By Ray Bennett
LONDON – Anthony Minghella’s production of Puccini’s “Madam Butterfly,” which is back for a short English National Opera run before it opens the New York Metropolitan Opera season in September, might not please opera purists but it is a spectacular treat for the rest of us.
While admiring the singing, London’s opera critics looked down their noses at Minghella’s ravishing interpretation although it was liked well enough to pick up the Olivier Award for best new opera production and it’s been a smash hit at the Coliseum.
Film buffs curious to know what an Oscar-winning movie director can bring to an operatic classic are well served by Minghella’s approach to the much-loved “Madam Butterfly.” His films including “The Talented Mr. Ripley,” “Cold Mountain” and the Academy Award best picture winner “The English Patient,” have in common fluidity of movement and production designs that fill the frame and fully engage the eye. Those also are among the strengths he brings to the opera.
“Madam Butterfly” is a simple tale of exploitation set in 19th century Japan. U.S. naval officer Pinkerton (Gwynn Hughes Jones) follows the established pattern of colonialists there in taking a home on a 999-year lease that can be cancelled on a month’s notice. To his delight, he discovers he can make the same arrangement with a wife, and does so knowing he can leave her at any time.
His teenaged bride, Cio-Cio-San (Janice Watson), who had been working as a form of geisha, sees things differently. Not only does she take the marriage ceremony seriously, she also converts to the sailor’s church and views herself as American.
In the tragic way of such things, not only is she then spurned by her family and community, she also faces abandonment by the man she thinks of as her husband. With designer Michael Levine, Minghella chooses not to convey the clamor of the port city of Nagasaki but rather to present the tale as a universal story of loss and loneliness.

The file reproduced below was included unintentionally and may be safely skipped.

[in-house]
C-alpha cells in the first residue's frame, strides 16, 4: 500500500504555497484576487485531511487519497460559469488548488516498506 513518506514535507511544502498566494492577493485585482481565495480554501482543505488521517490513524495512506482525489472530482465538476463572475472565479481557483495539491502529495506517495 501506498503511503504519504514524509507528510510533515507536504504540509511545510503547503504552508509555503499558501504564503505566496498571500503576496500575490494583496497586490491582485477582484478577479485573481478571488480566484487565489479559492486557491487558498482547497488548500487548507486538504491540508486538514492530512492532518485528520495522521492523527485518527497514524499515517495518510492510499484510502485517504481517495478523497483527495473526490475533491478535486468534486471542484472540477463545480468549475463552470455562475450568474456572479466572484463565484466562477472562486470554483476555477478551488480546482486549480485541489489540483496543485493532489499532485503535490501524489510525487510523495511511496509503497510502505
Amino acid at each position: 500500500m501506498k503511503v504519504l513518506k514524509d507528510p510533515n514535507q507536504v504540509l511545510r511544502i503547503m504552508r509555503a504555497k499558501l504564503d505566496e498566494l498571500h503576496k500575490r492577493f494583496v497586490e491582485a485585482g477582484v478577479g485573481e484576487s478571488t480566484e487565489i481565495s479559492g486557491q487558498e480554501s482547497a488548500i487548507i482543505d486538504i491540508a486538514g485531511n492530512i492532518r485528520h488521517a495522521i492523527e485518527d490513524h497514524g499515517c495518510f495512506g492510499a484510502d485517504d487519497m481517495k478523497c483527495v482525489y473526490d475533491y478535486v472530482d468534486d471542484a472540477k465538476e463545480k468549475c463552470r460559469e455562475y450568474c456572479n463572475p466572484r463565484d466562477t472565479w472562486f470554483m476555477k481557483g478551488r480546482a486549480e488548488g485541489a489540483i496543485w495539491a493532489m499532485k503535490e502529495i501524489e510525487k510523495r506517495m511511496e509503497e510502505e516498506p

Japanese panels slide to and fro to suggest houses, and the sloping stage has a vast mirror as backdrop so that every action and image is magnified beautifully. Han Feng’s gorgeous costumes combine with globe lanterns and multitudes of flowers to fill the stage with color.
Minghella uses Japanese Bunraku puppetry to create the children in the story and the effect is enthralling. Puccini’s music is sublime and played splendidly under conductor David Parry. Watson sings gloriously and she is well matched by Hughes Jones, Jean Rigby as her servant Suzuki, and especially David Kempster as the conscience-stricken U.S. consul Sharpless.
Opera critics may say what they will, but music lovers who appreciate what a master director can create with a cinematic eye will adore this show.
Venue: London Coliseum (in repertory through May 31); Cast: Janice Watson, Jean Rigby, Gwyn Hughes Jones, David Kempster, Alan Oke, Toby Stafford-Allen, Julian Tovey, Philip Daggett, Roger Begley, Suzanne Joyce, Melodie Waddington, Morag Boyle, Stephanie Marshall, Mark Down, Nick Barnes, Finn Caldwell; Composer: Giacomo Puccini; Libretto: Giuseppe Giacosa, Luigi Illica, English translation by David Parry; Director: Anthony Minghella; Associate director, choreographer: Carolyn Choa; Conductor: David Parry; Chorus master: Martin Merry; Set designer: Michael Levine; Costume designer: Han Feng; Lighting designer: Peter Mumford; Puppetry: Mark Down, Nick Barnes, Blind Summit Theatre; An English National Opera co-production with the Metropolitan Opera and the Lithuanian National Opera.
This review appeared in The Hollywood Reporter.